However, Queensland police said the figure includes a broader range of fire offences, including breaching of total fire bans, and was not a total of arrests, but a total of “police enforcement actions”.

Queensland police told local media that of the total reported bushfires in the state between 10 September and 8 January, around 10 per cent are believed to have been deliberately lit."

 The cover-up is also based on lies.

I have plotted by year the number of "deliberately start bush fire" (code 411G) offences on Victoria for the last decade (doesn't include this year). There is no recent uptick, in fact the opposite.

From the Melbourne Age:

""Police are aware of a number of posts circulating in relation to the current bushfire situation, however currently there is no intelligence to indicate that the fires in East Gippsland and north-east Victoria have been caused by arson or any other suspicious behaviour," a police spokeswoman said.

 The CFA incident controller in Bairnsdale, Brett Mitchell, backed up that statement on Thursday, saying that none of the recent fires in the East Gippsland area have been started by arson."

Update from The Age
"A News Corp employee has accused the organisation of a "misinformation campaign" filled with "irresponsible" and "dangerous" coverage of the national bushfire crisis, urging executive chairman Michael Miller to think about the "big picture".
"I have been severely impacted by the coverage of News Corp publications in relation to the fires, in particular the misinformation campaign that has tried to divert attention away from the real issue which is climate change to rather focus on arson (including misrepresenting facts)," she said."

Update: Here is an AFP factcheck. Like many such, they still have it only part right. They say
"The claim is false; while more than 380 people have been arrested for fire related offenses, including breaking recently imposed and widespread fire bans" They haven't been arrested. I haven't seen any police statistics on arrests; they list charges and cautions. A lot of charges would have been on summons. It's worth remembering that there are two false aspects to the Murdoch story - 1) all those people were arrested, and 2) they were charged with arson. I have seen a lot of factchecks that checks only one part.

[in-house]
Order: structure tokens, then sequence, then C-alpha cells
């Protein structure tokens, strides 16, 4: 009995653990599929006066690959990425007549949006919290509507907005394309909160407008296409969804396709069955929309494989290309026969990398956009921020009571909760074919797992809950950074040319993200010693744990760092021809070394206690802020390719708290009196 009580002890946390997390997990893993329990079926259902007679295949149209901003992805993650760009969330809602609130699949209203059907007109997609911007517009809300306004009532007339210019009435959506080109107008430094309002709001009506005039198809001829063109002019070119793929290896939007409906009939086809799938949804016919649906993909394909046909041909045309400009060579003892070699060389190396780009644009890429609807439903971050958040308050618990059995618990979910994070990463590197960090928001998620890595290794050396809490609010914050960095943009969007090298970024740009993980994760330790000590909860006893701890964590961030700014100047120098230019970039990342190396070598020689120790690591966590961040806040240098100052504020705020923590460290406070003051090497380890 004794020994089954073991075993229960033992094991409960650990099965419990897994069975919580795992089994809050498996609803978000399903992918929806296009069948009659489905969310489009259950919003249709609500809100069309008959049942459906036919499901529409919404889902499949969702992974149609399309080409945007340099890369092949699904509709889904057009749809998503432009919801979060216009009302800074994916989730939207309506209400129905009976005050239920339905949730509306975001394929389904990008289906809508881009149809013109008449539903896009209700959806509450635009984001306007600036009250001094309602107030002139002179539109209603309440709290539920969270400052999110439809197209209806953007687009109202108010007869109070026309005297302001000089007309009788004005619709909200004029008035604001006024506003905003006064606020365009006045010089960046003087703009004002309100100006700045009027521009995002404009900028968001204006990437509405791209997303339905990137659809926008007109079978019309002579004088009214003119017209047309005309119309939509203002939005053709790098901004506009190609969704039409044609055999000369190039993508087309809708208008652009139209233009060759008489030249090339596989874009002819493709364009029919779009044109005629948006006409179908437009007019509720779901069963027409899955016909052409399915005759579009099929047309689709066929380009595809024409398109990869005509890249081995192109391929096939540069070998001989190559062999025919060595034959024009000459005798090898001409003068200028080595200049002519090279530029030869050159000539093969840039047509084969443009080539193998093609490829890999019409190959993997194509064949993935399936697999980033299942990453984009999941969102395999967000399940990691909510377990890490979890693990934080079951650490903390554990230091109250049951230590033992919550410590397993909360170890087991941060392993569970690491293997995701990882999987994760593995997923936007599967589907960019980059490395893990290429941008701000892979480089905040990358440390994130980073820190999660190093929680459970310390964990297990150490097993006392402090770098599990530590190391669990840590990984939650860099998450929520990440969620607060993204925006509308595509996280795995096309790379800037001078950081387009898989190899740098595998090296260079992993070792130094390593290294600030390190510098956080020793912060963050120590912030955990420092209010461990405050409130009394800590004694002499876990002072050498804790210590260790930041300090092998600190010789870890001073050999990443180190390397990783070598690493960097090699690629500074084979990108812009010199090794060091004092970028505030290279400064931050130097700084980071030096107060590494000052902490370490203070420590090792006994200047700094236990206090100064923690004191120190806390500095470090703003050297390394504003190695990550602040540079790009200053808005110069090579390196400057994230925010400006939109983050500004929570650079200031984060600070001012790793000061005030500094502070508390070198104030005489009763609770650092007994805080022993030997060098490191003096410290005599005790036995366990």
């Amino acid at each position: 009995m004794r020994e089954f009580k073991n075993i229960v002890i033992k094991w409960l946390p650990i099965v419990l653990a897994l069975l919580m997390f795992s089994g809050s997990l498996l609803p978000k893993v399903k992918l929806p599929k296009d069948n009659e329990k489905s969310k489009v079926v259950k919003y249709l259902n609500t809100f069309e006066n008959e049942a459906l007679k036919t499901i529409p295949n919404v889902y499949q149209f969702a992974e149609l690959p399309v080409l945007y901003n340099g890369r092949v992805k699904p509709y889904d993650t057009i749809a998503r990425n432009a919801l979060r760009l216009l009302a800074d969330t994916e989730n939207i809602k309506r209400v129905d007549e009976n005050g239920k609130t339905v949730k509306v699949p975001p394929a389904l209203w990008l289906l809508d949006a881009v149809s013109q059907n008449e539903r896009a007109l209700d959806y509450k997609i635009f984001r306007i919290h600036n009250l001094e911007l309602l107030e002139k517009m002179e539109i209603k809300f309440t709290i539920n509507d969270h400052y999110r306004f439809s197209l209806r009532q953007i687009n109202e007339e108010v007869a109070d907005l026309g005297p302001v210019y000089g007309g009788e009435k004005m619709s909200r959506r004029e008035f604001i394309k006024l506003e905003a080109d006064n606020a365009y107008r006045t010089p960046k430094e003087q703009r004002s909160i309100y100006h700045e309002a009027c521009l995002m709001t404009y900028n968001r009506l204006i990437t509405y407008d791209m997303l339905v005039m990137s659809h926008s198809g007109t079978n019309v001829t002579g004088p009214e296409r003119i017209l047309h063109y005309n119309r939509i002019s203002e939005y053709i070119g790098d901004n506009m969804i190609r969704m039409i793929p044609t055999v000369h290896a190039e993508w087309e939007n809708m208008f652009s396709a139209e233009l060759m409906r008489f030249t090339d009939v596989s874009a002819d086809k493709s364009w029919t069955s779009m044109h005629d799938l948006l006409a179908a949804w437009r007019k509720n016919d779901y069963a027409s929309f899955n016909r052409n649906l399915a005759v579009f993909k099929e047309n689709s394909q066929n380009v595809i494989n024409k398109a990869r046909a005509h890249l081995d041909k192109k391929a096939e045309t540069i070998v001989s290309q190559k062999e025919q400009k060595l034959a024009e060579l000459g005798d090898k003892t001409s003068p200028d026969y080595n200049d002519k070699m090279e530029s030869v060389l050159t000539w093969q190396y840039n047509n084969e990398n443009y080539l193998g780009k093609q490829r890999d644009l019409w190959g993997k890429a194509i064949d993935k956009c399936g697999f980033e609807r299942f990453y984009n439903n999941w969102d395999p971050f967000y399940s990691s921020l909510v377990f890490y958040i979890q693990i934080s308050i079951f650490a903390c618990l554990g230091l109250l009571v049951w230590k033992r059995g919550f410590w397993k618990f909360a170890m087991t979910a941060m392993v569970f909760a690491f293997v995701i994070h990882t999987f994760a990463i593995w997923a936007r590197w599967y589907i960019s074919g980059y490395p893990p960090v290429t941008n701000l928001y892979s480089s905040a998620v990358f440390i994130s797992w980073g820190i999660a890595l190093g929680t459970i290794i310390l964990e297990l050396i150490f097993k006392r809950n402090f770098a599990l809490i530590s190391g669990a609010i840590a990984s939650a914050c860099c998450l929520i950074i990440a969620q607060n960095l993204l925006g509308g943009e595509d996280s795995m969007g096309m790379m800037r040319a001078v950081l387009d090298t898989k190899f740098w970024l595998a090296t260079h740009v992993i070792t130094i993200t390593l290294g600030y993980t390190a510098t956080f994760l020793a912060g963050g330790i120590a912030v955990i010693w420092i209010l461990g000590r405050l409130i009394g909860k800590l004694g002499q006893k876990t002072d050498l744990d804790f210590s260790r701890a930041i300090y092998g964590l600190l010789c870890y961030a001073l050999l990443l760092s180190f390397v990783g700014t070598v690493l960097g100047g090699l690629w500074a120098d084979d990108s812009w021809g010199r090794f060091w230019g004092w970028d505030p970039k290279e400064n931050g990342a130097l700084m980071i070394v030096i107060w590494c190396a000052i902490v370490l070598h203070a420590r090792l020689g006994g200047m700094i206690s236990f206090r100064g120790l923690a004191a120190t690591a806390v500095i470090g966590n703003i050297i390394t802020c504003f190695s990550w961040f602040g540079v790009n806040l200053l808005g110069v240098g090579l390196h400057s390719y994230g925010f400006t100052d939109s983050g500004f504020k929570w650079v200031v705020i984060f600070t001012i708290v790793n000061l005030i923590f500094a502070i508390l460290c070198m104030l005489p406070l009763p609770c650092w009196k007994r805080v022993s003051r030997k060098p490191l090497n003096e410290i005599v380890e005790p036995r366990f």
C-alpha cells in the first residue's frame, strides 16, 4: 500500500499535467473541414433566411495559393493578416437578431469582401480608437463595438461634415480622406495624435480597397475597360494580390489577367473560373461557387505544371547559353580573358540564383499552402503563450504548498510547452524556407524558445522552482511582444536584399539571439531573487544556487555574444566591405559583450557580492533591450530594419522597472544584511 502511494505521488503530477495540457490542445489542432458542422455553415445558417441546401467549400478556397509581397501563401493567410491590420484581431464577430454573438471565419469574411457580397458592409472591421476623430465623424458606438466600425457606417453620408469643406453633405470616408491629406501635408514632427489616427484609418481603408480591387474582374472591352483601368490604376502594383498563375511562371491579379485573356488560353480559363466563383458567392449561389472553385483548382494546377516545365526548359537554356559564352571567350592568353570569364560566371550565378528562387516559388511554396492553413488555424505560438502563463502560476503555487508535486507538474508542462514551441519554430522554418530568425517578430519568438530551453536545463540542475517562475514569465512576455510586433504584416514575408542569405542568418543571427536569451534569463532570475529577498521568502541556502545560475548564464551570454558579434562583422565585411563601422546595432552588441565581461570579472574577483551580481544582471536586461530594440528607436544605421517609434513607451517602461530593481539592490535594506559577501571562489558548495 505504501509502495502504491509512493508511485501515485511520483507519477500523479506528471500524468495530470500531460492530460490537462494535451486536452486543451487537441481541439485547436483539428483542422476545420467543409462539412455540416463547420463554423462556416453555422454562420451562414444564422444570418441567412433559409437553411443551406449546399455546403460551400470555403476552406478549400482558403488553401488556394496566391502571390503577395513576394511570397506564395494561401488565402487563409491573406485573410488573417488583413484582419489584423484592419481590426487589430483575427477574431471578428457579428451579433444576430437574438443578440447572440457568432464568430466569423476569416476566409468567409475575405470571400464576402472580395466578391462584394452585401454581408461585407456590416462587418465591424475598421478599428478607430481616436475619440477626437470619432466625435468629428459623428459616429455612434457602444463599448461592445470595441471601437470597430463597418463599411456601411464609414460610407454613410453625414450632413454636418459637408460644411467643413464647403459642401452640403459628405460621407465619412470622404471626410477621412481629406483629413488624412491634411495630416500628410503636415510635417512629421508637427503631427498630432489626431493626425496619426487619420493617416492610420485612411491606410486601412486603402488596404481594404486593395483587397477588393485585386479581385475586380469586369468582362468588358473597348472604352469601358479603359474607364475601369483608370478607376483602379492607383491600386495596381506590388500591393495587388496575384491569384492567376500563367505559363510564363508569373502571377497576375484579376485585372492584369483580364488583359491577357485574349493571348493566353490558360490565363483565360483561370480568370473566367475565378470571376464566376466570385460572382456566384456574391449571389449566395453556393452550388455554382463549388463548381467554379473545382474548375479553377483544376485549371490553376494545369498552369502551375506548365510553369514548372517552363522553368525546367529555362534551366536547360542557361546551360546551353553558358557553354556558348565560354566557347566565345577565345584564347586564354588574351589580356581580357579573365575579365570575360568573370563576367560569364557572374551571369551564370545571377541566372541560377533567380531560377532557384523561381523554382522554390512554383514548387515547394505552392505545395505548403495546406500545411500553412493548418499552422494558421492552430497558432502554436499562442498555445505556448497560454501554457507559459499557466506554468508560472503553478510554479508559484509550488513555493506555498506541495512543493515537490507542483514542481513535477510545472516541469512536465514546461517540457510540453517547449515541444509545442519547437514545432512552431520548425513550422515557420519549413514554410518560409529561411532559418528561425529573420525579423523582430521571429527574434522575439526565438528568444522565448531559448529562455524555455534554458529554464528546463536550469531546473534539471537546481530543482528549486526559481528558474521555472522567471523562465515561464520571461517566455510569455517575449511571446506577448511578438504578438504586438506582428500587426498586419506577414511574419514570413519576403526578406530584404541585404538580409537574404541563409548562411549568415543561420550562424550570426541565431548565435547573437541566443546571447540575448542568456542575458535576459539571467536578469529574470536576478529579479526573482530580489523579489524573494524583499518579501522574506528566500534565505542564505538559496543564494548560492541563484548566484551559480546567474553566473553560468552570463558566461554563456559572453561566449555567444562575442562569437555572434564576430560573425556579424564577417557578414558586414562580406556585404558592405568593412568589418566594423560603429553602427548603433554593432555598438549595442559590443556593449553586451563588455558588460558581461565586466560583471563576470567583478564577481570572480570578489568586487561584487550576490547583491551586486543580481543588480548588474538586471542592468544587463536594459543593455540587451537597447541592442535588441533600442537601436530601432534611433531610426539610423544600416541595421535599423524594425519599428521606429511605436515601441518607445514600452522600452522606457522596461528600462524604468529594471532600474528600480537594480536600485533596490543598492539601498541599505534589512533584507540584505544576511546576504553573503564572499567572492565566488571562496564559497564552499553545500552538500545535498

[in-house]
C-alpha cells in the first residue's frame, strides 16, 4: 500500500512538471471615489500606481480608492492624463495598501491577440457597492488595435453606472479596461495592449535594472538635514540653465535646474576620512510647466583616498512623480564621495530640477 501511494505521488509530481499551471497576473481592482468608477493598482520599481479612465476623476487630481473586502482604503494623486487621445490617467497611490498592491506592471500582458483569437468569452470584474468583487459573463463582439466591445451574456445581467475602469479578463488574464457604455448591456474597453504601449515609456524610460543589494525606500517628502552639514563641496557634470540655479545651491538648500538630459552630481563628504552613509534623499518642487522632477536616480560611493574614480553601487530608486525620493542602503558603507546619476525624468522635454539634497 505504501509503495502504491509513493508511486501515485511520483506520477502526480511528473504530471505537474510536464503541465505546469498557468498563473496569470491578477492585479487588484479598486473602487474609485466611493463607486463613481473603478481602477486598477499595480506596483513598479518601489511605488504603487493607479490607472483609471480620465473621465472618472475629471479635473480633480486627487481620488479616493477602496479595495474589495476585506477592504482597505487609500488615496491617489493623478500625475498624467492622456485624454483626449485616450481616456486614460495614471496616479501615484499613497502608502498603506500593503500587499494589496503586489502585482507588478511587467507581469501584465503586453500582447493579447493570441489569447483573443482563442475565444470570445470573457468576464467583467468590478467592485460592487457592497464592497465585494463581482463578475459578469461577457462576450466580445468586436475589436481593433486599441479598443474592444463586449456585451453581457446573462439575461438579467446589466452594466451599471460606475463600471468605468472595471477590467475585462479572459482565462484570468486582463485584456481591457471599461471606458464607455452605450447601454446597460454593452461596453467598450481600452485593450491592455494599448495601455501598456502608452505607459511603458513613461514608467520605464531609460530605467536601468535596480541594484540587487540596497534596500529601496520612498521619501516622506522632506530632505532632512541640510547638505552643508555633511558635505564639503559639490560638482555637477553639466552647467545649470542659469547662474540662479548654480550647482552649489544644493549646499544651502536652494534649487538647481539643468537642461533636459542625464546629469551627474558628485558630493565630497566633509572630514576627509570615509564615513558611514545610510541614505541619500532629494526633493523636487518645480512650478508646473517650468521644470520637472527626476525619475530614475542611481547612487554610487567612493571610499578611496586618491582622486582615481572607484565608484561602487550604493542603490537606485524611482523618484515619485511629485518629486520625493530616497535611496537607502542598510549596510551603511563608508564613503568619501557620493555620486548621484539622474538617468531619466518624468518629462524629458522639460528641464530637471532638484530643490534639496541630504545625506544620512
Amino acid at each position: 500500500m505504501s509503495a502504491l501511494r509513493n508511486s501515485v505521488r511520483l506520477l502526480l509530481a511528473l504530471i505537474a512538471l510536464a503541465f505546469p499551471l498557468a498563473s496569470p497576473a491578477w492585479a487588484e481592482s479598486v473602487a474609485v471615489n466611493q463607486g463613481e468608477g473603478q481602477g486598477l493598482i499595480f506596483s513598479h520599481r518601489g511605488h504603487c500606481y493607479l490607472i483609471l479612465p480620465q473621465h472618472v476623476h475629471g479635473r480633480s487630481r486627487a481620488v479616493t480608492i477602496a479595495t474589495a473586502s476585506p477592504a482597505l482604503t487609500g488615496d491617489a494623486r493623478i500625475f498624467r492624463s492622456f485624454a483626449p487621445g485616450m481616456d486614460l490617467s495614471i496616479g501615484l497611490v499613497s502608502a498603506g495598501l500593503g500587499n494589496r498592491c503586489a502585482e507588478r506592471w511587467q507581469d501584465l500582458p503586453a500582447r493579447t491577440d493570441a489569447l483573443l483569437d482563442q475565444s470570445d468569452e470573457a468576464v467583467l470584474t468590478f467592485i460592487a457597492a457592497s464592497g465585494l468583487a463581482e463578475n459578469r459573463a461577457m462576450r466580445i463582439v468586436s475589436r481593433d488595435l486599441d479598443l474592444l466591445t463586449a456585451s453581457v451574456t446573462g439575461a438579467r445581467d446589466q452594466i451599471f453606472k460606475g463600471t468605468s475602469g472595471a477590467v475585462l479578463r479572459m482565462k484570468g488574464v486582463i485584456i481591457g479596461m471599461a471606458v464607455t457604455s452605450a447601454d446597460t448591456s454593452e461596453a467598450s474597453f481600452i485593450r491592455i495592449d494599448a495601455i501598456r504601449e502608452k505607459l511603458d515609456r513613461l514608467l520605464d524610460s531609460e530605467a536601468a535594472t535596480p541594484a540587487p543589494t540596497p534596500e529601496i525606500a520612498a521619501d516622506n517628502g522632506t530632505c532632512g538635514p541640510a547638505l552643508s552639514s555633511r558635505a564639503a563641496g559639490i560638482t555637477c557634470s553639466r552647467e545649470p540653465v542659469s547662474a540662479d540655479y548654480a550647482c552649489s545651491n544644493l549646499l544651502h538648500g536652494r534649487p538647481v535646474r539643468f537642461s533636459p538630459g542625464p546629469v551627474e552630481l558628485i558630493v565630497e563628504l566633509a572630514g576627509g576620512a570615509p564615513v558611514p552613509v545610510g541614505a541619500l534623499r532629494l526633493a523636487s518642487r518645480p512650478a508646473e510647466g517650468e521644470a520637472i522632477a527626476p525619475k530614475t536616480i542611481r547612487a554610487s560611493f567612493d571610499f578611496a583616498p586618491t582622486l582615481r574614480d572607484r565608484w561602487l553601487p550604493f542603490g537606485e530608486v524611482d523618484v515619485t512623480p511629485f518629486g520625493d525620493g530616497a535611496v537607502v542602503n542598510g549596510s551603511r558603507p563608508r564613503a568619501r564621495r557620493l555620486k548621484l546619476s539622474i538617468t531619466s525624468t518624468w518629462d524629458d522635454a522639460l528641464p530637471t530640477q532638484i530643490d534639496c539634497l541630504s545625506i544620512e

But the fact check does go further into other state statistics.

Tuesday, January 7, 2020

December global surface TempLS up 0.083°C from November.

The TempLS mesh anomaly (1961-90 base) was 0.899deg;C in December vs 0.816°C in November. This was less the 0.17°C rise in the NCEP/NCAR reanalysis base index. This makes it easily the second warmest December in the record, after the El Niño 2015. That ensured that 2019 is the second warmest year after 2016 (averaging 0.823°C vs 0.857 for 2016).

The prominent feature was the warmth of E Europe to Central Asia, extending further right through Europe and the Middle East. There was a band of cool from N India through to E Siberia. The US was quite warm, also the Chukchi Sea and Greenland/Canadian Archipelago, mostly, but a band of cool through Yukon and N Alaska. The Arctic generally was warm, and the Antarctic laso mostly warm. Australia was hot, as expected. there were two warm Pacific blobs, one NE and one East of NZ.

Here is the temperature map, using the LOESS-based map of anomalies.

As always, the 3D globe map gives better detail.

Monday, January 6, 2020

NCEP/NCAR reanalysis up 0.17°C in December.

The Moyhu NCEP/NCAR index is disrupted this month because of glitches in the data. This happened at end 2017 too (last year was the US shutdown). What happens is that the last few days stall, and then January results start to appear, without December being finished. In this case the last two days are missing, but I thought I should post, because the TempLS results which should come first are nearly ready. Since end month seems cooler than the rest, I have probably overstated the month average by a little.

Anyway, early December had a spike in warmth, so the index rose from 0.408°C in November to 0.587°C, on a 1994-2013 anomaly base. That makes it the warmest month of the year, just exceeding the earlier peak in March. New data might change that order. I don't usually make long term comparisons because of lack of homogeneity of reanalysis, but 2019 seems to be the second warmest year after 2016.

Europe, west and central Asia were warm, but cool in E China and E Siberia. Australia was famously hot, and there is a big blob of warmth in the Pacific east of NZ. US was warmish, but Canada mostly cold. Antarctica was warm, Arctic mixed.